Warrior Ó Sé set the tone but driven Nemo fully deserved their victory

Warrior Ó Sé set the tone but driven Nemo fully deserved their victory
Tomás Ó Sé in action on Saturday. Picture: Eóin Noonan/Sportsfile

I’M delighted that Tomás Ó Sé is getting a farewell trip to Croke Park.

That’s certainly not something I ever expected to be writing in a Cork paper. But Ó Sé – and Nemo Rangers – fully deserve their St Patrick’s Day outing.

It’s been 10 years since the bluebloods of Cork football were on Jones Road for the biggest day in the club calendar but they’ve got there the hard way. They saw off an exciting young St Finbarr’s in the county final, then All-Ireland champions Dr Croke’s and favourites Slaughtneil. Each one of those games was a battle.

Next up are Corofin and you couldn’t bet against Nemo now. They were immense in O’Moore Park.

Ó Sé was a worthy MVP but Barry O’Driscoll pushed him all the way. Stephen Cronin ran the game when it mattered from centre-back, Michael Dorgan gave them a platform at midfield on his introduction, Alan O’Donovan and Alan Cronin never stopped tackling or supporting the runner.

Stephen Cronin drills a pass. Picture: Eóin Noonan/Sportsfile
Stephen Cronin drills a pass. Picture: Eóin Noonan/Sportsfile

Luke Connolly and Paul Kerrigan struck for 2-5 from play between them, as well as three vital Connolly frees.

In a pulsating and gruelling clash in Portlaoise, they needed every ounce of their experience, class and hunger to prevail: Ó Sé and Nemo. The third quarter was where that was most evident, Ó Sé raiding forward for his second point from play, getting fouled for a Barry O’Driscoll free and driving for the move that ended with Luke Connolly’s goal.

Though they were pegged back before full-time the eight-point swing, from 0-8 to 0-4 in arrears early in the second half to 1-9 to 0-8 ahead – which began with a Conor Horgan gem of a point – was the key period of the game for the Cork champions.

They struggled for long spells in the first half, spurning decent chances which handed the initiative to Slaughtneil. It was a far cry from their dynamic brilliance which left Dr Croke’s reeling and could have been fatal against an Ulster team specialising in ball retention.

Yet when Nemo gathered momentum in the third quarter, even if they needed extra time to get over the line, they were by far the better team from there until the final whistle. They ate their Derry opponents alive in the first 10 minutes of extra time

Bar the odd diehard from Douglas, St Finbarr’s or West Cork, must Leesiders row in behind Nemo when they progress outside the county bounds. Given Cork football’s history is loaded with underachievement it’s the natural thing to do.

The Barrs did bag three All-Ireland football crowns and Skibb one, but other Cork have relied on Nemo to deliver on the biggest stage. At times their dominance here has become monotonous but they always offer an attractive blend of support play and kick-passing, with a knack for nurturing scoring forwards.

Paul Kerrigan celebrates. Picture: INPHO/Donall Farmer
Paul Kerrigan celebrates. Picture: INPHO/Donall Farmer

Every club team in the country would love to have Kerrigan or Connolly at their disposal. Neither dominated completely last Saturday, and given the stakes and intensity it was impossible, but they performed like inter-county players should for their club making plays when they needed to.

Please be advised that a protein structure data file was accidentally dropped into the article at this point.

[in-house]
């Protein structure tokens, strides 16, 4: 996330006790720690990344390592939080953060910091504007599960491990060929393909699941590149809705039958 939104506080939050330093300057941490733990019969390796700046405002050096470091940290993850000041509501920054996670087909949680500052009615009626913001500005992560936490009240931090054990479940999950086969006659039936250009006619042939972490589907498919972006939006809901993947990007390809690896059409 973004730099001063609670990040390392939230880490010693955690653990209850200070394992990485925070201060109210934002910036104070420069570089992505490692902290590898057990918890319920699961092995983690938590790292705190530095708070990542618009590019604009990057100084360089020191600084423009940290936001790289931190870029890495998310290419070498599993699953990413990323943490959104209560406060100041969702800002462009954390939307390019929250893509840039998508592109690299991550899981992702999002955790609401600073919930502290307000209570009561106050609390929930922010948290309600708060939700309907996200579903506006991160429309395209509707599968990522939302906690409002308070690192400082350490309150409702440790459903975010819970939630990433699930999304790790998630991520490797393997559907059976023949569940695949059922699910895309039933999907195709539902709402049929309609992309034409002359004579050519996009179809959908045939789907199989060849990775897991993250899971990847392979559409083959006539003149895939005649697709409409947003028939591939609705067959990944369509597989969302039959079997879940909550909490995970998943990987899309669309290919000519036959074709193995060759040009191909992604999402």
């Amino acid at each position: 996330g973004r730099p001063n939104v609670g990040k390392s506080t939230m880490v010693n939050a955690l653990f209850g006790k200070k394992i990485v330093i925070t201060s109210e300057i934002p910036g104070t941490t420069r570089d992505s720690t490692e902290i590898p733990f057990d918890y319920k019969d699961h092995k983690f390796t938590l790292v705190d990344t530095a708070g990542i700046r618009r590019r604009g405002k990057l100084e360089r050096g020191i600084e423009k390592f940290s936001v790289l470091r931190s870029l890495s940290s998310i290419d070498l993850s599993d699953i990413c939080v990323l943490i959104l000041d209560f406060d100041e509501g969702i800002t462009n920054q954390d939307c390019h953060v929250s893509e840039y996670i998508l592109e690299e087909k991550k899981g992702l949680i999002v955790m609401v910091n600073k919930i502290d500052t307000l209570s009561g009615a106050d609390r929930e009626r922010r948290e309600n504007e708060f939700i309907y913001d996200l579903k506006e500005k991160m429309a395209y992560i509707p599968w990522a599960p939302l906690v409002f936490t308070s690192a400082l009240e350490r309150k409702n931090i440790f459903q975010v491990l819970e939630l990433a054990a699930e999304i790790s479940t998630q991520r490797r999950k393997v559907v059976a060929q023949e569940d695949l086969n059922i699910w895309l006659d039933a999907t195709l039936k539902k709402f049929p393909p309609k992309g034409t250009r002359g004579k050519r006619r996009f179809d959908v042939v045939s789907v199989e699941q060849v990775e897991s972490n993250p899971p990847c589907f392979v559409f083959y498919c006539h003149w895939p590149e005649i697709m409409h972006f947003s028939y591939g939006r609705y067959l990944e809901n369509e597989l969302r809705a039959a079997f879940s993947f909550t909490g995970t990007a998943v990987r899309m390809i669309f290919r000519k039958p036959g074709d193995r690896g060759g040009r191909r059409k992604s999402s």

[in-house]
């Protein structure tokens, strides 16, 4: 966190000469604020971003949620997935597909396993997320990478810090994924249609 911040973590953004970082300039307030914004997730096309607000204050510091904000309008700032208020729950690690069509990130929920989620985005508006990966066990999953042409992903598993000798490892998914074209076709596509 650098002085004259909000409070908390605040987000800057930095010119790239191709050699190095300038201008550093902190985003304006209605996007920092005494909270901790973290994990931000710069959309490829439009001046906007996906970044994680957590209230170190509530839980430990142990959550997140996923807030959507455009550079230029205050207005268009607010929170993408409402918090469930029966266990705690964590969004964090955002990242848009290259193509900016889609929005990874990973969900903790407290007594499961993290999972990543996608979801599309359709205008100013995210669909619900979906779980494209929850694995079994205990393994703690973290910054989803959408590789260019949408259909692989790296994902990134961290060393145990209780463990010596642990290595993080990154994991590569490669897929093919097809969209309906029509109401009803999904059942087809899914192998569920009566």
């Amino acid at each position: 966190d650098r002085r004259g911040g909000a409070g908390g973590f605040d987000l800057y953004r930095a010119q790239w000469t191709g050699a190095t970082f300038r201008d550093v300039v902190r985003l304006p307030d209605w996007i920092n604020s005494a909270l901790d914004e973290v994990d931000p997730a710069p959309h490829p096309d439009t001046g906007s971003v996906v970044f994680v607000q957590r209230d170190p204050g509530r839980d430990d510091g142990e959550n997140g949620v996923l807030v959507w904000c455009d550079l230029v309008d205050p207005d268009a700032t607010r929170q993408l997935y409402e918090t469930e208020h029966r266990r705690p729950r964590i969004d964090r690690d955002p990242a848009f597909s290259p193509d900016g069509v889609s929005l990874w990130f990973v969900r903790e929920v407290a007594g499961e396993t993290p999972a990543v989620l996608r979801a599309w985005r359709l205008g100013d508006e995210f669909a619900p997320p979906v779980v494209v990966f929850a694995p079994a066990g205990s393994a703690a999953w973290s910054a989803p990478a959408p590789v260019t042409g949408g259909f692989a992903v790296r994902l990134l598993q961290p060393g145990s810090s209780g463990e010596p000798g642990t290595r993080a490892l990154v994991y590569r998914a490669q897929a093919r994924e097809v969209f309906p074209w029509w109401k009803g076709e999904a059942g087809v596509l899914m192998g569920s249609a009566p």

Nemo have a tradition of unsung heroes as much as flair players which is exactly why they’ve won so much. For Alan Cronin senior, Dylan Meighan and Seán O’Brien in the noughties read Barry O’Driscoll, Jack Horgan and Colin O’Brien now. O’Driscoll was everywhere in this game, hoovering up possession and tackling ferociously.

Slaughtneil's Padraig Cassidy with Alan O'Donovan and Barry O'Driscoll of Nemo. Picture: INPHO/Donall Farmer
Slaughtneil's Padraig Cassidy with Alan O'Donovan and Barry O'Driscoll of Nemo. Picture: INPHO/Donall Farmer

Before Saturday, Nemo’s All-Ireland semi-final record stood at 15 played and 11 won, with those victories converted into seven trophies. Astonishing stuff by any measure.

Now the Trabeg outfit’s modern record in the All-Ireland series isn’t as impressive. They were ousted by St Brigid’s in 2011 when they didn’t really show up on the day, while Michael Quinlivan and Clonmel caught them with a late sucker punch in the 2015 Munster decider.

Six of the titles were collected between their first in 1973 and 1994, 2003 was the only triumph since.

That was a special one of course. Colin Corkery bombed over one of the greatest points ever scored in Croker to secure a late win, after Billy Morgan’s charges had suffered two heartbreaking defeats in the years before.

Nemo came closest since to the Holy Grail in 2008 – pipped by St Vincent’s. The ref didn’t do them any favours and the great pity was the group coached by Ephie Fitzgerald and spearheaded by James Masters didn’t secure the All-Ireland during their county championship four-in-a-row.

Is it any wonder Nemo excel though given their experience and their ability to recycle their former greats into underage coaching? Morgan, Ephie, Steven O’Brien, Jimmy Kerrigan, Colin Corkery, Tony Nation, Dinny Allen and more give their time willingly.

Nemo Rangers manager Larry Kavanagh. Picture: Eóin Noonan/Sportsfile
Nemo Rangers manager Larry Kavanagh. Picture: Eóin Noonan/Sportsfile

Larry Kavanagh now steps down after March 17 as Paul O’Donovan – whose sons Kevin, Alan and Conor all play – comes in for the 2018 county championship.

No doubt Kavanagh will still be there on the training field with his son’s U12s. If Nemo’s form holds, he’ll be bringing the Andy Merrigan Cup along with him.

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